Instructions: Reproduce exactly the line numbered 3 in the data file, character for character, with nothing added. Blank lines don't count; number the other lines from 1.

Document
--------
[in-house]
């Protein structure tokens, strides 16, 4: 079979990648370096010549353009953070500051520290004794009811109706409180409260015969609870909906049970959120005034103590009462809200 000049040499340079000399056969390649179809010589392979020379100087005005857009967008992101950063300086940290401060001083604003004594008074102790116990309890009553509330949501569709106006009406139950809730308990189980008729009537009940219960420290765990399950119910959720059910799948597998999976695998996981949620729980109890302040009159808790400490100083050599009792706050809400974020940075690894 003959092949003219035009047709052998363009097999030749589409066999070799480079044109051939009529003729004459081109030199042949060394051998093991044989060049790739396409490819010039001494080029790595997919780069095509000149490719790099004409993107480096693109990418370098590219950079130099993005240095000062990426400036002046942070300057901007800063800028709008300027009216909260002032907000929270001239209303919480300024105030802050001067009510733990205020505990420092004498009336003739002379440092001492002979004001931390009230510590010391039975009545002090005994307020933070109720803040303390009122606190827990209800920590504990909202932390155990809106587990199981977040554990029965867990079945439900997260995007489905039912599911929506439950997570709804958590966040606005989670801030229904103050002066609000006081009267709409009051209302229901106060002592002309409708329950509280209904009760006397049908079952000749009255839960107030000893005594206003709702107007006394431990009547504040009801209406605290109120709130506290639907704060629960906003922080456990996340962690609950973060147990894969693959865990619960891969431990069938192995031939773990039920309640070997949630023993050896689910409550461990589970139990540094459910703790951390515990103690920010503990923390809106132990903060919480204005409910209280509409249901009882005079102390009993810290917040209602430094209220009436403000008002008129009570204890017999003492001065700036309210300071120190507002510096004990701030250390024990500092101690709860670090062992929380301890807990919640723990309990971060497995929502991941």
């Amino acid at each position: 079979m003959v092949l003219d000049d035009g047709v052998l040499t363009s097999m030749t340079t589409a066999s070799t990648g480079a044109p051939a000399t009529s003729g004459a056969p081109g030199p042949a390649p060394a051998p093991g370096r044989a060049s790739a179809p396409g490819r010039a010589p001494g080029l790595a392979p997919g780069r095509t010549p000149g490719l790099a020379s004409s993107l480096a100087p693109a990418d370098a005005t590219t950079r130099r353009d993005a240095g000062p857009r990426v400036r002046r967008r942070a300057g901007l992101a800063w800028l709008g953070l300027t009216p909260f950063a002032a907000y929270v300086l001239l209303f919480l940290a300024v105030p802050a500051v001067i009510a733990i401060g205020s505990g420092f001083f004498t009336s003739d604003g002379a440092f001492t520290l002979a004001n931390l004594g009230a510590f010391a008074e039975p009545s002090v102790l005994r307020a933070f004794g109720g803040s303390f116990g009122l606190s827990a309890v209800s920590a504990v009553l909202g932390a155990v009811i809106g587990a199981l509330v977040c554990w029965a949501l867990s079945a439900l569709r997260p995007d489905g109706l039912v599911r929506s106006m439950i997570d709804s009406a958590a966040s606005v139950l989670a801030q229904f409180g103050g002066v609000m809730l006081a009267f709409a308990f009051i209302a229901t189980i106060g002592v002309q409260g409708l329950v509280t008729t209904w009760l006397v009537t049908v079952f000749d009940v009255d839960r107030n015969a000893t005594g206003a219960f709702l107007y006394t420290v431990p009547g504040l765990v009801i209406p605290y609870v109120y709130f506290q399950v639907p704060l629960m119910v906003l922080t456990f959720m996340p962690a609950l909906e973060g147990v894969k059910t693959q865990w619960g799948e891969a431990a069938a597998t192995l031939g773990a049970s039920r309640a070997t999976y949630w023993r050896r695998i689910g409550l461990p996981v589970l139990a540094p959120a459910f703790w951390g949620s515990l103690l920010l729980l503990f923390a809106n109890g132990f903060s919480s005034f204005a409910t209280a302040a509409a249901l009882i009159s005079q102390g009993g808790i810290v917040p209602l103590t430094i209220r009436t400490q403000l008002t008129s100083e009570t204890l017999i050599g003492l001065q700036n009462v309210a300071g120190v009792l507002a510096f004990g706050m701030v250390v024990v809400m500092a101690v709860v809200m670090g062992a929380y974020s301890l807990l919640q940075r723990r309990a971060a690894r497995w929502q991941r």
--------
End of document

């Amino acid at each position: 079979m003959v092949l003219d000049d035009g047709v052998l040499t363009s097999m030749t340079t589409a066999s070799t990648g480079a044109p051939a000399t009529s003729g004459a056969p081109g030199p042949a390649p060394a051998p093991g370096r044989a060049s790739a179809p396409g490819r010039a010589p001494g080029l790595a392979p997919g780069r095509t010549p000149g490719l790099a020379s004409s993107l480096a100087p693109a990418d370098a005005t590219t950079r130099r353009d993005a240095g000062p857009r990426v400036r002046r967008r942070a300057g901007l992101a800063w800028l709008g953070l300027t009216p909260f950063a002032a907000y929270v300086l001239l209303f919480l940290a300024v105030p802050a500051v001067i009510a733990i401060g205020s505990g420092f001083f004498t009336s003739d604003g002379a440092f001492t520290l002979a004001n931390l004594g009230a510590f010391a008074e039975p009545s002090v102790l005994r307020a933070f004794g109720g803040s303390f116990g009122l606190s827990a309890v209800s920590a504990v009553l909202g932390a155990v009811i809106g587990a199981l509330v977040c554990w029965a949501l867990s079945a439900l569709r997260p995007d489905g109706l039912v599911r929506s106006m439950i997570d709804s009406a958590a966040s606005v139950l989670a801030q229904f409180g103050g002066v609000m809730l006081a009267f709409a308990f009051i209302a229901t189980i106060g002592v002309q409260g409708l329950v509280t008729t209904w009760l006397v009537t049908v079952f000749d009940v009255d839960r107030n015969a000893t005594g206003a219960f709702l107007y006394t420290v431990p009547g504040l765990v009801i209406p605290y609870v109120y709130f506290q399950v639907p704060l629960m119910v906003l922080t456990f959720m996340p962690a609950l909906e973060g147990v894969k059910t693959q865990w619960g799948e891969a431990a069938a597998t192995l031939g773990a049970s039920r309640a070997t999976y949630w023993r050896r695998i689910g409550l461990p996981v589970l139990a540094p959120a459910f703790w951390g949620s515990l103690l920010l729980l503990f923390a809106n109890g132990f903060s919480s005034f204005a409910t209280a302040a509409a249901l009882i009159s005079q102390g009993g808790i810290v917040p209602l103590t430094i209220r009436t400490q403000l008002t008129s100083e009570t204890l017999i050599g003492l001065q700036n009462v309210a300071g120190v009792l507002a510096f004990g706050m701030v250390v024990v809400m500092a101690v709860v809200m670090g062992a929380y974020s301890l807990l919640q940075r723990r309990a971060a690894r497995w929502q991941r």